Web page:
We can easily re-write the text so that numbers are merely guidelines to help people know when it might be time to move up.

This is designed to make it easier for new people to gain additional responsibilities over time.

Thank you for keeping this dialogue open and moving it forward! It’s exciting to see that there are many folks contributing today that are certainly proving their merit. I can’t wait to see progress toward making that a reality. (progress > perfection)

I also like that you’re thinking about “level of merit” required to earn “status”. To me this “have you paid your dues” discussion is always the most controversial because I think creating a subjective mental state machine (process) is often the side effect of our natural desire to seek quantification and classification in an organization. Conflicting mental models certainly causes the most discourse on the lucene & solr project (just look at “naming” discussions; lol). (FWIW, I agree that we shouldn’t slap hard requirements on committer status; it’s something we’ve consciously moved away from on lucene and I think it has positively created a more equitable community)

Speaking concretely, there are only two GitHub access levels that map to these roles:
triage - read & clone repository, manage issues and pull requests (including labeling and assigning reviewers)
write - everything in triage + push to the repository (e.g., merge PRs).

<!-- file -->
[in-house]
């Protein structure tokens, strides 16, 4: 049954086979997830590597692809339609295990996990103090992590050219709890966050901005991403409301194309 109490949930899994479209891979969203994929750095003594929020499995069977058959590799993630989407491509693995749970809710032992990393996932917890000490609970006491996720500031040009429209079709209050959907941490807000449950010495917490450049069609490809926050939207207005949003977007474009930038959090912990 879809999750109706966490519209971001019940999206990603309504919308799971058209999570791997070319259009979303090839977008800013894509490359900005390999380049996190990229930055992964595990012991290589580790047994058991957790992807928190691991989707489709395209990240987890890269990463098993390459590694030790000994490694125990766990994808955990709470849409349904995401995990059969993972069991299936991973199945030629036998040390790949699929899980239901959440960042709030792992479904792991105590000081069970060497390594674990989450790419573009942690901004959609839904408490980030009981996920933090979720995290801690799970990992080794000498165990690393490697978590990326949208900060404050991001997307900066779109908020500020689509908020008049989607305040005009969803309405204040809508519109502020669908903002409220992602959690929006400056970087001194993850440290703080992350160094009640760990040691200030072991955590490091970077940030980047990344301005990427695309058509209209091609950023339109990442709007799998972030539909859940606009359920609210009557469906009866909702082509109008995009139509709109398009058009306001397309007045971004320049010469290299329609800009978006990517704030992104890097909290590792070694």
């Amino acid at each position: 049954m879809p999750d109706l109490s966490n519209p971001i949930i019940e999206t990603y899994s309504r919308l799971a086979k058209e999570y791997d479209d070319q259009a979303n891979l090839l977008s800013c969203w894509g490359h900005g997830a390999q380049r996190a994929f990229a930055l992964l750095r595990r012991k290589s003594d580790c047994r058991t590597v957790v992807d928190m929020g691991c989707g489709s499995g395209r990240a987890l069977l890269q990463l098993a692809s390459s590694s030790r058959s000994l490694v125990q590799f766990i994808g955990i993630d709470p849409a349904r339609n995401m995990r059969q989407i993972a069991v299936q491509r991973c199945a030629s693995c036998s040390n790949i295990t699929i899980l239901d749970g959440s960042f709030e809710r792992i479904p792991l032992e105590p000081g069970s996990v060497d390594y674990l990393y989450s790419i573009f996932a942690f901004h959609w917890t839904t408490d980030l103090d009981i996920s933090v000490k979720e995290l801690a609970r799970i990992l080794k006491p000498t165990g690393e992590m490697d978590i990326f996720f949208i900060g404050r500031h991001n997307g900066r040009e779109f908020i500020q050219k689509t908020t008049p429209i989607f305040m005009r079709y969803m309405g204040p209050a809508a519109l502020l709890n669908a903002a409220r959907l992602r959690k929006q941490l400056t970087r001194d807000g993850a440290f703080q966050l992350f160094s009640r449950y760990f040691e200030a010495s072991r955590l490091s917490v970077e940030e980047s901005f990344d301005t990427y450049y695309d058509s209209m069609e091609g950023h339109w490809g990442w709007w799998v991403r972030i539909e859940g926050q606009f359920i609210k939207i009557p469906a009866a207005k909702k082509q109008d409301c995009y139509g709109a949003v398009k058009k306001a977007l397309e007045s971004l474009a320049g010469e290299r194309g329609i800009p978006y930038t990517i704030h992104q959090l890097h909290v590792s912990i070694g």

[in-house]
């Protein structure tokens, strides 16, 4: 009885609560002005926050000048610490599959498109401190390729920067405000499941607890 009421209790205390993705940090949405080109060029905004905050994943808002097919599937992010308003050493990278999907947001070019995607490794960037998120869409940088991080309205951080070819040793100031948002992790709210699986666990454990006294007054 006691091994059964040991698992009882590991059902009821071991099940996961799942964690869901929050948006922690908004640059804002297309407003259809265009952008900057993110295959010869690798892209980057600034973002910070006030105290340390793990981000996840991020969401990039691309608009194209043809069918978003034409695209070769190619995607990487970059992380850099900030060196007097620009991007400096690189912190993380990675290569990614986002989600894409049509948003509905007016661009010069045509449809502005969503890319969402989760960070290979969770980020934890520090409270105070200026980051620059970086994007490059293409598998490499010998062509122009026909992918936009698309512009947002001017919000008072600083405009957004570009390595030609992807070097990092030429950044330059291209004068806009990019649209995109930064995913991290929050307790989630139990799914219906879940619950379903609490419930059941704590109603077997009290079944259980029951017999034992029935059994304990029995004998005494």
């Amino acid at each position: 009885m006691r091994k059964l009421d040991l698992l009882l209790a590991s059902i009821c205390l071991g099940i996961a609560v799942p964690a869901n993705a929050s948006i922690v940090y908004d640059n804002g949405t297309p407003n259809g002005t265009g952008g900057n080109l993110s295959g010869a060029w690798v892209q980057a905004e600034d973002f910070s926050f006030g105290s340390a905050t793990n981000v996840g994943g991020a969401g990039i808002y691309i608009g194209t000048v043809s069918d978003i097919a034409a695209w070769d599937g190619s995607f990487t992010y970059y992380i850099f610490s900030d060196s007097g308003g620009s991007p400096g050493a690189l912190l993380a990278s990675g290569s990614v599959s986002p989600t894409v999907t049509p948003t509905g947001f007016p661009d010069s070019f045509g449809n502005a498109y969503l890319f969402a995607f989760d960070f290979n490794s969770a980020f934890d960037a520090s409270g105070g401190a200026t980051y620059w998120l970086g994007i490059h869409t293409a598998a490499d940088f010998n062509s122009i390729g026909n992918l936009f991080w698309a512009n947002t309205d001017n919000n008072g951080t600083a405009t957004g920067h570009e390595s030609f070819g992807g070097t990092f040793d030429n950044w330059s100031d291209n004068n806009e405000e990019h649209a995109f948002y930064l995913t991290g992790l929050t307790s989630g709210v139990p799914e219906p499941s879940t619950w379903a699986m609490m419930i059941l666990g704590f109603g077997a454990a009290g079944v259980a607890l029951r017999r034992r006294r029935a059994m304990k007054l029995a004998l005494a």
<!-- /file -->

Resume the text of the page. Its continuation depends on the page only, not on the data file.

From that perspective it looks to me like Reviewer / Approver are the same thing from a GitHub access level and the defined responsibilities are then largely artificial (not implying they aren’t important, they’re just further defining a certain contributor’s hat). What I like about this is that it feels like it creates a cosmetic role for the “Managerial” type (I don’t want to bring implications based on that specific label; I just wasn’t sure what other word to use here) in an OpenSource process that is often largely driven by hands on developers. I also feel like it introduces better checks and balances by creating a voice for the contributor that thinks from the 100000 foot view and doesn’t live in the weeds of the implementation on a daily basis. What it doesn’t do, though, is it doesn’t create anything concretely enforceable or truly definitive between the reviewer and approver role; they’re essentially the same thing so without somehow concretely identifying a reviewer from an approver I’m not sure this will stand the test of time.

I think trust is a given if you’re actively taking part, contributing your time, and following the Code of Conduct.

+1 This is part of the merit system that I like about the “Apache Way” (although I know other foundations do the same). Usually folks that can’t be trusted don’t make it through the nomination process.